That bourbon's greatness remained unqualified was probably no surprise, considering the venue, a lively southern bistro in the whiskey-soaked heart of central Kentucky, where 95 percent of the world's bourbon is made. And Bourbons Bistro has what may be America's greatest collection of its namesake spirit - with as many as 135 different labels at any time, according to co-owner Jason Brauner.
The 2-year-old Bourbons has been an anchor to Louisville's thriving Restaurant Row on Frankfort Avenue, packing in sophisticated young crowds with updated Southern fare like shrimp and grits with redeye gravy, duck strudel with candied chiles, and fried chicken with bourbon demiglace. By 9:30 p.m. on a Friday night, when I arrived, however, the room was flowing with dark spirits arriving by the three-shot flight.
It was hard to know where to begin. I'd already tasted most of the standard upscale brands, from Woodford Reserve and Maker's Mark to Buffalo Trace and Jim Beam's seminal small-batch collection (Knob Creek, Booker's, Baker's and Basil Hayden's).
But the unknown choices before me at Bourbons were dizzying, from the clovey lime spice smack of Very Old Barton to a collection of extra-old Pappy Van Winkle's and a $15 shot of uncut, unfiltered, barrel-proof William Larue Weller.
"This is the ultimate," said Brauner, pouring me the last few drops of deep-amber elixir from the bottom of his last Weller bottle. It smelled of tooled leather and vanilla, roasted nuts and brown sugar, and dark dried fruit. It also singed my nose with 121.9-proof's worth of vapor heat.
"That's as close as you can get to drinking it straight from the barrel," nodded Michael Veetch, the mustachioed bourbon historian (an inductee in the Bourbon Hall of Fame), who agreed to be my drinking tutor for the evening.
The immense diversity of choices reflect the rapidly growing popularity of high-end bourbon, which has long stepped out from behind the shadows of the already well-sipped territory of single-malt Scotch.
And there is no better place to begin a crash course in this great American spirit than on the so-called "Bourbon Trail" between Lexington and Louisville.
A week here offered a fascinating opportunity to tour the stunning countryside and many distilleries, where I learned some of the basics of what makes Kentucky bourbon so distinct: that bourbons must be made of at least 51 percent corn and that they can only be aged in unused charred-oak casks (Scotch, conversely, is most commonly aged in old bourbon barrels.)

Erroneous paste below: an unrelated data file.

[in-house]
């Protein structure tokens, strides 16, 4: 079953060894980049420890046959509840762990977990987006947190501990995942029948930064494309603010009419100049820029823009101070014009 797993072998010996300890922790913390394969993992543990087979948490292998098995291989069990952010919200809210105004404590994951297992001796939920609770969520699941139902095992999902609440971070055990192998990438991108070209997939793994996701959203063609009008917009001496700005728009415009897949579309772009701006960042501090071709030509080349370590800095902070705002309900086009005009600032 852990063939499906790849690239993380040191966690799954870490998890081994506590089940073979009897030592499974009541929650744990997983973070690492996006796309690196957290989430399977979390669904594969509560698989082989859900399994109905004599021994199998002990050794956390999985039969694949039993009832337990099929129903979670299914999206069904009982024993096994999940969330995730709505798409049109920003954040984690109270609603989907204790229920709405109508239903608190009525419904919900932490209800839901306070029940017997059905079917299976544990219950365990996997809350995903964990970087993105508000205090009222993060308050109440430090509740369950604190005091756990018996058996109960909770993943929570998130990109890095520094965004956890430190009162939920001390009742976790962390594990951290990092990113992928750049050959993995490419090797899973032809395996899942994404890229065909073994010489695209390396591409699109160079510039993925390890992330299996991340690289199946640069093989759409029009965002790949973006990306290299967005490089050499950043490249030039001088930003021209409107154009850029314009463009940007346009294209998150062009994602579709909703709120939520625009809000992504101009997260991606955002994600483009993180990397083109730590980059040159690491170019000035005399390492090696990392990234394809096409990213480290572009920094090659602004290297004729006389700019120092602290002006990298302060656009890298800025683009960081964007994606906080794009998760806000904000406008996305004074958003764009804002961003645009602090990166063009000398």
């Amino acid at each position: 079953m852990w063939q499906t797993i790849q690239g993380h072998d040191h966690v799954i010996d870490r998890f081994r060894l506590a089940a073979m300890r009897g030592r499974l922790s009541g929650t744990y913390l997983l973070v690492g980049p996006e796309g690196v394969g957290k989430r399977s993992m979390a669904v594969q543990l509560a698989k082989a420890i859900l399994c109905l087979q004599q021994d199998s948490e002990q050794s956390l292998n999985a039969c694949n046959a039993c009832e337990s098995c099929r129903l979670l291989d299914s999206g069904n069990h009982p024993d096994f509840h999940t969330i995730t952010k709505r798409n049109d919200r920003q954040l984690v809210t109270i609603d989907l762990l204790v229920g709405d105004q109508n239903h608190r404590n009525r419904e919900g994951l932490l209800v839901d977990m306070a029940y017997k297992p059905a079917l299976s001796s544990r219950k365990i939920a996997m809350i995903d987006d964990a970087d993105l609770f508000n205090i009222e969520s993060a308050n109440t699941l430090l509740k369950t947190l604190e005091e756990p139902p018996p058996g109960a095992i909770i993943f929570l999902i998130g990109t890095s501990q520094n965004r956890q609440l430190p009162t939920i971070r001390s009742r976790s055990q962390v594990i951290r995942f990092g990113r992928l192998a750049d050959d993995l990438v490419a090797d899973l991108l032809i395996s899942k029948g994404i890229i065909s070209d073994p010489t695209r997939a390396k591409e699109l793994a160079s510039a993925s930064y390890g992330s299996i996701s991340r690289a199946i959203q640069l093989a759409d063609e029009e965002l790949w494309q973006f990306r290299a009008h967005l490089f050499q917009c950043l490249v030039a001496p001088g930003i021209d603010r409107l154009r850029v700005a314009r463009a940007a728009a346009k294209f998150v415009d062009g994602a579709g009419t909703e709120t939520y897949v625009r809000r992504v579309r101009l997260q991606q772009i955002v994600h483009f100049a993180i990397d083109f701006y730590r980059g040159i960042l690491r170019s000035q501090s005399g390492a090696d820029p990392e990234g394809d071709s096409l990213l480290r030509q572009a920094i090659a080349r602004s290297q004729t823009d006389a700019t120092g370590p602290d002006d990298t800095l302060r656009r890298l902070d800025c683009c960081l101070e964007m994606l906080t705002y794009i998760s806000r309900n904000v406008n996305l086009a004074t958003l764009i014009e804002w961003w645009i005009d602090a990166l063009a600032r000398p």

Those two points account for the fact that many Scotch drinkers find bourbon far too "sweet." But if you spend enough time drinking your way through Kentucky's better bars (and I did my best!), you'll find the Bluegrass whiskey universe is far too varied to be described in such monolithic terms.
To begin with, bourbons are made from a wide range of different recipes. The most common addition to the corn base is malted barley and rye, which Veetch says gives a whiskey an herby spice and notes of fruit. "Wheated" bourbons that replace rye with wheat, meanwhile, like Maker's Mark and Pappy Van Winkle's, tend to be sweeter, with nutty, cereal flavors that allow the barrel-aging to shine through.
Julian Van Winkle, the dapper third-generation whiskey man behind Pappy Van Winkle's, says his grandfather (the original "Pappy") believed wheated whiskies age more gracefully than rye. That may explain why most bourbons are bottled before 10 years and why the Winkle whiskeys, which achieve an almost ethereal grace of 15, 20, and 23 years, are such elegant (and expensive) exceptions to the rule.
But there are other factors, such as the location of the barrel in the warehouse - a point that has become relevant since the availability of bourbons bottled from a "single barrel." The "honey barrels" located near the top racks of a warehouse are exposed to greater fluctuations in heat (thus more sweetness and color), while barrels near the cooler bottom (sometimes 30 degrees cooler) face a more gentle aging.
The distinction between barrels is more than marketing mystique. At Bourbons Bistro, we tasted two whiskeys rarely seen outside Kentucky. The local distiller, the experimental Four Roses in Lawrenceburg, has a single-floor warehouse, which reduces heat variation. Their "small batch" bourbon, made from a blend of 38 different barrels, was pleasant enough, with a smooth profile of buttery caramel and apple fruit. The "single barrel," meanwhile, was a maverick of bold flavors - mint, licorice, fresh-baked bread, cocoa. Another barrel, though, might be different.
Many of the best bourbon venues, like Bourbons Bistro and stylish Proof on Main in Louisville, as well as the Horse & Barrel and Metropol in Lexington, offer tasting flights so you can sip three whiskies at a crack. And I did my darndest to be thorough, sipping my way through a good 30 or so.
Call it professional diligence, but it naturally led me to some of Kentucky's finer bourbon stores, including the cavernous Liquor Barn in Lexington, and the more intimate, but expertly serviced Old Town Wine & Spirits in Louisville, where I found another artisan gem - the 12- to 15-year-old Rowan's Creek - being sampled by Britt Chavanne, the granddaughter of the distillery's founder.
Rowan's Creek is a rarity outside Kentucky, as is Four Roses, though Four Roses plans to debut in select Manhattan stores this spring.
To my delight, however, Pennsylvania State Stores carry many of my favorite whiskeys from this trip. And in some cases, the state store prices are actually cheaper (Surprise!) than what I found in Kentucky.
I sure did love the visit. But I'd trade a drink of limestone-filtered water for a nice discount on 20-year Pappy any day.
Contact Inquirer restaurant critic Craig LaBan at 215-854-2682 or email@example.com.